Malvern's Worcestershire Wildlife Trust members given an insight into the history of the hills - The Malvern Observer
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9th Aug, 2022

Malvern's Worcestershire Wildlife Trust members given an insight into the history of the hills

MEMBERS of the Malvern Local Group of the Worcestershire Wildlife Trust held their latest meeting earlier this month.

Duncan Bridges, the CEO of the Malvern Hills Trust, gave a talk at the get-together on February 3 .

He said an element of friction between users of the Malverns was nothing new.

These days there were issues between cyclists and walkers, but in the late 19th Century, donkeys sometimes made passing on the narrow paths difficult and there were complaints of donkey boys racing their charges down the sloping paths – much to the annoyance of walkers.

Victorian photographs, however, showed that a lot of other aspects had changed – back then the hills were almost bare of trees through intensive grazing. Quarrying also changing their shape.

Since 1884, the hills have been managed by The Conservators, now the Malvern Hills Trust, and woodland flourishes, and quarrying is long since ended.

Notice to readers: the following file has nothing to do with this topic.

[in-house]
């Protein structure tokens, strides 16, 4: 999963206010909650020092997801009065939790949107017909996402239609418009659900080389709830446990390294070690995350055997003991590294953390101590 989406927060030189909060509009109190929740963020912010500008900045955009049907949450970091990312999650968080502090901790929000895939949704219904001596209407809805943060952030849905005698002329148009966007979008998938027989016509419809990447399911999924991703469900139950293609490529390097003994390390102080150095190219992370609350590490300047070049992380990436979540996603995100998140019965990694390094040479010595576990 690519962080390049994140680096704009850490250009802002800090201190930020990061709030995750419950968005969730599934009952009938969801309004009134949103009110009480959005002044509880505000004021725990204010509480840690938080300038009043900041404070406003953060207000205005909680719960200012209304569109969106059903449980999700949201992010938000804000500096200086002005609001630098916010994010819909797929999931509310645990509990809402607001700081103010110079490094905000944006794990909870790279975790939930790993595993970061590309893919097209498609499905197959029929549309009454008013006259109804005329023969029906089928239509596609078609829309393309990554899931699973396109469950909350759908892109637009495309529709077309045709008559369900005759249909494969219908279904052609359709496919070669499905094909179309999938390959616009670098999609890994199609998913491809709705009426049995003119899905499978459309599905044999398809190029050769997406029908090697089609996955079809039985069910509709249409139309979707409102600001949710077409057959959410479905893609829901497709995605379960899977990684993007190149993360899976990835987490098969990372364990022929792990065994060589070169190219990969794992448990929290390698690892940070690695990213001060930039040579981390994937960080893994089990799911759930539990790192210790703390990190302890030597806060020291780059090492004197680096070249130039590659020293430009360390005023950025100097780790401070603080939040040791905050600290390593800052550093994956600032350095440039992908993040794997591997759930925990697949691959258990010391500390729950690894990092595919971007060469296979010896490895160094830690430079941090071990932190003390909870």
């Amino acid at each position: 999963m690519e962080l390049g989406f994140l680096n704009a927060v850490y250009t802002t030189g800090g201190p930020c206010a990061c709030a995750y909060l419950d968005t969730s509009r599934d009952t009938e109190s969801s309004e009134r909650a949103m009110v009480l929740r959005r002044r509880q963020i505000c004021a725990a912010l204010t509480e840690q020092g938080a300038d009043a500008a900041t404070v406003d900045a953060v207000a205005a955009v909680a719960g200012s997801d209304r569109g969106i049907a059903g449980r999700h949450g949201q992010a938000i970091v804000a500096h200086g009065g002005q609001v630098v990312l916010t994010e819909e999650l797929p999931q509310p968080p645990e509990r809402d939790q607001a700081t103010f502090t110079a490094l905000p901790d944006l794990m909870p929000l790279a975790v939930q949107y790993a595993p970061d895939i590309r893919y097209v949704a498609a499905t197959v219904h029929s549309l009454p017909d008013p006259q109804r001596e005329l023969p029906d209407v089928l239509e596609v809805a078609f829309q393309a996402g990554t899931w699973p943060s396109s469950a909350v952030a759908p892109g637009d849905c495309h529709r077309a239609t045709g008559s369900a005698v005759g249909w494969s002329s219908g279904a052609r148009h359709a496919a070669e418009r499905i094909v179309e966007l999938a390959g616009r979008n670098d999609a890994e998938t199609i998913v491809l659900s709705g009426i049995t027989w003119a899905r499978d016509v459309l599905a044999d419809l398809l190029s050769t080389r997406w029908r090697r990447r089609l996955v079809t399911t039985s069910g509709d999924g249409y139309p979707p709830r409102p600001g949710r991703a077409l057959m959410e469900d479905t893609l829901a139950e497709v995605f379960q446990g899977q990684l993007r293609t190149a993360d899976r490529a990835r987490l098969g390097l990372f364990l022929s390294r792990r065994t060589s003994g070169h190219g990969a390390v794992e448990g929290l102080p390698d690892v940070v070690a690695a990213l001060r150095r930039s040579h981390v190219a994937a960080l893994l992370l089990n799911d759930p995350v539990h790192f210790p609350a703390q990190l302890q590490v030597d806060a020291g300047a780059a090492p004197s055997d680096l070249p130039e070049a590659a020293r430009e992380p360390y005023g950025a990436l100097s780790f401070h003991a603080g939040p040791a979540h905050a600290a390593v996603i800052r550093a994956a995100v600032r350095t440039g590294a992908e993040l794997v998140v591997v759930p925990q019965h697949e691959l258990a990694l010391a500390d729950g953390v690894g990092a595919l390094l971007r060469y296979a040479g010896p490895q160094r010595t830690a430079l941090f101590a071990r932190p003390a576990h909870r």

The Hills and Commons represent an incredibly varied landscape and ecology, and members learnt much about the complexities of managing such a treasured asset.

Of particular value is the naturally occurring acid grassland, home to many species of flowers, birds, snakes and lizards.

A national survey in the 1980s showed 97 per cent of England’s natural grassland had been lost in the previous 50 years and the decline is continuing.

The grassland on the Hills and Commons is managed by The Trust through a mixture of judicious scrub clearance and tree felling and grazing with sheep and cattle.

The livestock is looked after by local farmers, but members were reminded that ‘Commoner’s Rights still exist’, allowing certain local residents to turn their livestock onto the Commons.

That was a much-valued help with the household budget 100 years ago.

The next meeting of the group is at 7.30pm on March 3 at The Lyttelton Rooms, Church Street, Malvern.

Stuart Brown will give a presentation entitled ‘A Bird in the Hand’. Members will be enlightened on how local bird ringing helps international studies.

Admission is £2.50 and everyone is welcome.


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